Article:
Let’s Thank Roger Baylor For Bringing The Funny

You know, sometimes you’ve just gotta laugh.

And Roger Baylor sure knows how to bring the funny to New Albany politics.

Check out this press release sent just before 1:00 A.M.:


Text of the release:

Media note: Roger A. Baylor will take a leave of absence from NABC to run for mayor of New Albany.

Two months ago, I utilized the bully pulpit afforded me by my weekly blog column to announce that in 2015, I’d be running for mayor of New Albany as an independent.

ON THE AVENUES: To the third floor — but first, we throw the rascals out.

My rationale isn’t overly complicated. I’m running for mayor because a city in transition like New Albany desperately needs progressive ideas like those espoused by people like me, from all walks of life, who routinely have been marginalized or ignored by the same old game, played the same old way, by the same old, tired political suspects.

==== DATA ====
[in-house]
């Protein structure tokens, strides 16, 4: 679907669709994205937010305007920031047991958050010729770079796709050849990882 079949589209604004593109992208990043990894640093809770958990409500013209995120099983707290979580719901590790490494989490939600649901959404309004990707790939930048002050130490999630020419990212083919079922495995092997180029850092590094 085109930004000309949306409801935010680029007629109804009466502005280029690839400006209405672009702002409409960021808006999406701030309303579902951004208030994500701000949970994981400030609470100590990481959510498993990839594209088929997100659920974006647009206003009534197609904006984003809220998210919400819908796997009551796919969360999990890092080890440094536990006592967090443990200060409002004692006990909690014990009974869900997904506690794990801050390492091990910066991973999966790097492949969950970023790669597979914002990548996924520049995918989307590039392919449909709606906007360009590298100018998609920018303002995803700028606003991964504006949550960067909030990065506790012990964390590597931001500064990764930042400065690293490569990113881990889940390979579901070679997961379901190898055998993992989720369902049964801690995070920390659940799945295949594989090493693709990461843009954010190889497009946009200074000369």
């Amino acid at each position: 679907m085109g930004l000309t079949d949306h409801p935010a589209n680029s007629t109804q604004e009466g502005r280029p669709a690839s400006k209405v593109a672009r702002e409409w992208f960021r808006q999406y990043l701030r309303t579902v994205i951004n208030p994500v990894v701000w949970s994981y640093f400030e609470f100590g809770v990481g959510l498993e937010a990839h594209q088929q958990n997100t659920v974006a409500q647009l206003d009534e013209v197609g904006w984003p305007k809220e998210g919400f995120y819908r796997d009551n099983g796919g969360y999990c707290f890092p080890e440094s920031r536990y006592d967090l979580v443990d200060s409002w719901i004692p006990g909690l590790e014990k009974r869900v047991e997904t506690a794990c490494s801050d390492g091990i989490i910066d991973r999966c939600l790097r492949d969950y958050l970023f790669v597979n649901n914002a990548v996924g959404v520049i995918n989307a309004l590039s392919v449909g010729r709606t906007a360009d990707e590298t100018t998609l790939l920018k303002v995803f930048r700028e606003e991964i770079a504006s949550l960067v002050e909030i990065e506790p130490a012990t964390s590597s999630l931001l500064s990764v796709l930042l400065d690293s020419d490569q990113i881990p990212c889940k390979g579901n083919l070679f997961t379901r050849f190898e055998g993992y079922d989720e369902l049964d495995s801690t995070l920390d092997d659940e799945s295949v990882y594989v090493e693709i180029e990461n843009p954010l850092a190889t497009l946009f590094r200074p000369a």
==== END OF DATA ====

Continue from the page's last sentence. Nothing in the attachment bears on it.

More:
It’s a big undertaking for any candidate. One must complete various forms and gather the necessary signatures, and then organize a whole campaign from scratch. All along, it has been my intention to begin the campaign in earnest come March 2 … and we’re right on schedule.

Consequently, the first of many transitions on along the path to come begins today. Effective immediately, I’m taking a leave of absence from the New Albanian Brewing Company (NABC), so as to devote my full attention to the campaign for mayor.

Of course, I’ll honor all previous commitments, but from this point the day-to-day is in the capable hands of my business partners, Kate Lewison and Amy Baylor, and our fine staff.

As many readers may already know, I own 33% of NABC’s two incorporations. When the November election is over and I’ve been elected to the office of mayor, I’ll act immediately to sell my shares to my two business partners, according to the terms of our buy-sell agreement.

Which is to say, I’m all in. I’m very serious about running for mayor — and winning. Let the fun begin.

Questions? Just ask.

This should be good, right?

No Crime Here, Move Along, Nothing To See

Louisville’s Police Chief is calling on help from other law enforcement agencies after a surge of violent crime this year in the city. [WDRB]